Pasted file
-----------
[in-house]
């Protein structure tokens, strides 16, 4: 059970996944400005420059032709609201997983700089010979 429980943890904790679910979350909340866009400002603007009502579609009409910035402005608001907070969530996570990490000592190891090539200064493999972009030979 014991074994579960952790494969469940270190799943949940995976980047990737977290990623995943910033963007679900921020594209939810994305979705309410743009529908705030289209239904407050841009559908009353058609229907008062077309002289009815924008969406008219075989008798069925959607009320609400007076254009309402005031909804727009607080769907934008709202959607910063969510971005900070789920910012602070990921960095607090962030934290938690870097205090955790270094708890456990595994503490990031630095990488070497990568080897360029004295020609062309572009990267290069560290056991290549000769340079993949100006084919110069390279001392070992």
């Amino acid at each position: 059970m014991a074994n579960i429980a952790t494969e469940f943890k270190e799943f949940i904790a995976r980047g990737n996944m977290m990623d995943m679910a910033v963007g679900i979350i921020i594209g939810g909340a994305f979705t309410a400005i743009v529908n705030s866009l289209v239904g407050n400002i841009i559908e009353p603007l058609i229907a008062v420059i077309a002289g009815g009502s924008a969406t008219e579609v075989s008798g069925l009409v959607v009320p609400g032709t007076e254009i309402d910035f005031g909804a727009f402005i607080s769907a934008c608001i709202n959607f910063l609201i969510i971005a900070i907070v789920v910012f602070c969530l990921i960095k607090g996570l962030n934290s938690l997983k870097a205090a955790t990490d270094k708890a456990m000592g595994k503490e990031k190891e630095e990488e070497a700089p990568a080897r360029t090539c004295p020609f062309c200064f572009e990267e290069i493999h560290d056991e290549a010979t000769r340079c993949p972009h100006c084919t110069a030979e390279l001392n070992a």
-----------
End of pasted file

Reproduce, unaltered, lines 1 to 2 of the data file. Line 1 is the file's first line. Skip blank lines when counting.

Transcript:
[in-house]
């Protein structure tokens, strides 16, 4: 059970996944400005420059032709609201997983700089010979 429980943890904790679910979350909340866009400002603007009502579609009409910035402005608001907070969530996570990490000592190891090539200064493999972009030979 014991074994579960952790494969469940270190799943949940995976980047990737977290990623995943910033963007679900921020594209939810994305979705309410743009529908705030289209239904407050841009559908009353058609229907008062077309002289009815924008969406008219075989008798069925959607009320609400007076254009309402005031909804727009607080769907934008709202959607910063969510971005900070789920910012602070990921960095607090962030934290938690870097205090955790270094708890456990595994503490990031630095990488070497990568080897360029004295020609062309572009990267290069560290056991290549000769340079993949100006084919110069390279001392070992």